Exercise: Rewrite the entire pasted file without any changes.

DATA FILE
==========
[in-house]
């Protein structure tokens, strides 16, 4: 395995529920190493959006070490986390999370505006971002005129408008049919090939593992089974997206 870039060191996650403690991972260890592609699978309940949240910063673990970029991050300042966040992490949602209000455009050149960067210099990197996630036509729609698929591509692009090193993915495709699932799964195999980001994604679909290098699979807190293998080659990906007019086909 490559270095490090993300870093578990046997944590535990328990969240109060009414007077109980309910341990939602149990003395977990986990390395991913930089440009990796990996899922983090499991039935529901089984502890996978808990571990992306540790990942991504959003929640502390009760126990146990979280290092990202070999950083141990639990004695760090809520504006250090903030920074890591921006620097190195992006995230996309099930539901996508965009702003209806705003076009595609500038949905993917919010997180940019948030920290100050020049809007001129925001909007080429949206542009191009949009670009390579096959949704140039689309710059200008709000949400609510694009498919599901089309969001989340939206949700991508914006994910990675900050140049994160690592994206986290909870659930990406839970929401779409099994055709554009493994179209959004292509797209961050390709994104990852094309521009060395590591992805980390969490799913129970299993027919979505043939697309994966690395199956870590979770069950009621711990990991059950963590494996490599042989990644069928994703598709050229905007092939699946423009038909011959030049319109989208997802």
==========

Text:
[in-house]
């Protein structure tokens, strides 16, 4: 395995529920190493959006070490986390999370505006971002005129408008049919090939593992089974997206 870039060191996650403690991972260890592609699978309940949240910063673990970029991050300042966040992490949602209000455009050149960067210099990197996630036509729609698929591509692009090193993915495709699932799964195999980001994604679909290098699979807190293998080659990906007019086909 490559270095490090993300870093578990046997944590535990328990969240109060009414007077109980309910341990939602149990003395977990986990390395991913930089440009990796990996899922983090499991039935529901089984502890996978808990571990992306540790990942991504959003929640502390009760126990146990979280290092990202070999950083141990639990004695760090809520504006250090903030920074890591921006620097190195992006995230996309099930539901996508965009702003209806705003076009595609500038949905993917919010997180940019948030920290100050020049809007001129925001909007080429949206542009191009949009670009390579096959949704140039689309710059200008709000949400609510694009498919599901089309969001989340939206949700991508914006994910990675900050140049994160690592994206986290909870659930990406839970929401779409099994055709554009493994179209959004292509797209961050390709994104990852094309521009060395590591992805980390969490799913129970299993027919979505043939697309994966690395199956870590979770069950009621711990990991059950963590494996490599042989990644069928994703598709050229905007092939699946423009038909011959030049319109989208997802």